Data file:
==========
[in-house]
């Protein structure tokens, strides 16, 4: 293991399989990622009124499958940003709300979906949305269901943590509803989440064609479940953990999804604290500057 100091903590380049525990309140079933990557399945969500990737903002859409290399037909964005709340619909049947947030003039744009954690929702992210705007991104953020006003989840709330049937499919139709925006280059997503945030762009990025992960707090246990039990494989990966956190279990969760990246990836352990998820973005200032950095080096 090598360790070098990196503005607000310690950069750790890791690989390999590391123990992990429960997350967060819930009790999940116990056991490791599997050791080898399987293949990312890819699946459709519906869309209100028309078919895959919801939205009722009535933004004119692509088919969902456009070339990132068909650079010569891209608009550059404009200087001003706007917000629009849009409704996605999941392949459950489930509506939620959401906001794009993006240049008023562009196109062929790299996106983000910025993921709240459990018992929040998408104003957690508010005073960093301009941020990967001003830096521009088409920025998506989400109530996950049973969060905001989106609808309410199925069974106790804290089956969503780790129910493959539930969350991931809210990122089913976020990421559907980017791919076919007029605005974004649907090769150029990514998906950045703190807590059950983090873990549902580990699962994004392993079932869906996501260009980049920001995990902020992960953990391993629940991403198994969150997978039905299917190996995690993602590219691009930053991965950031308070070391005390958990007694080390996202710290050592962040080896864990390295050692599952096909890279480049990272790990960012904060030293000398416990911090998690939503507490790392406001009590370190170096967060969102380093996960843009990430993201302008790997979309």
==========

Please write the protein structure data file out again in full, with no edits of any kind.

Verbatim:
[in-house]
């Protein structure tokens, strides 16, 4: 293991399989990622009124499958940003709300979906949305269901943590509803989440064609479940953990999804604290500057 100091903590380049525990309140079933990557399945969500990737903002859409290399037909964005709340619909049947947030003039744009954690929702992210705007991104953020006003989840709330049937499919139709925006280059997503945030762009990025992960707090246990039990494989990966956190279990969760990246990836352990998820973005200032950095080096 090598360790070098990196503005607000310690950069750790890791690989390999590391123990992990429960997350967060819930009790999940116990056991490791599997050791080898399987293949990312890819699946459709519906869309209100028309078919895959919801939205009722009535933004004119692509088919969902456009070339990132068909650079010569891209608009550059404009200087001003706007917000629009849009409704996605999941392949459950489930509506939620959401906001794009993006240049008023562009196109062929790299996106983000910025993921709240459990018992929040998408104003957690508010005073960093301009941020990967001003830096521009088409920025998506989400109530996950049973969060905001989106609808309410199925069974106790804290089956969503780790129910493959539930969350991931809210990122089913976020990421559907980017791919076919007029605005974004649907090769150029990514998906950045703190807590059950983090873990549902580990699962994004392993079932869906996501260009980049920001995990902020992960953990391993629940991403198994969150997978039905299917190996995690993602590219691009930053991965950031308070070391005390958990007694080390996202710290050592962040080896864990390295050692599952096909890279480049990272790990960012904060030293000398416990911090998690939503507490790392406001009590370190170096967060969102380093996960843009990430993201302008790997979309």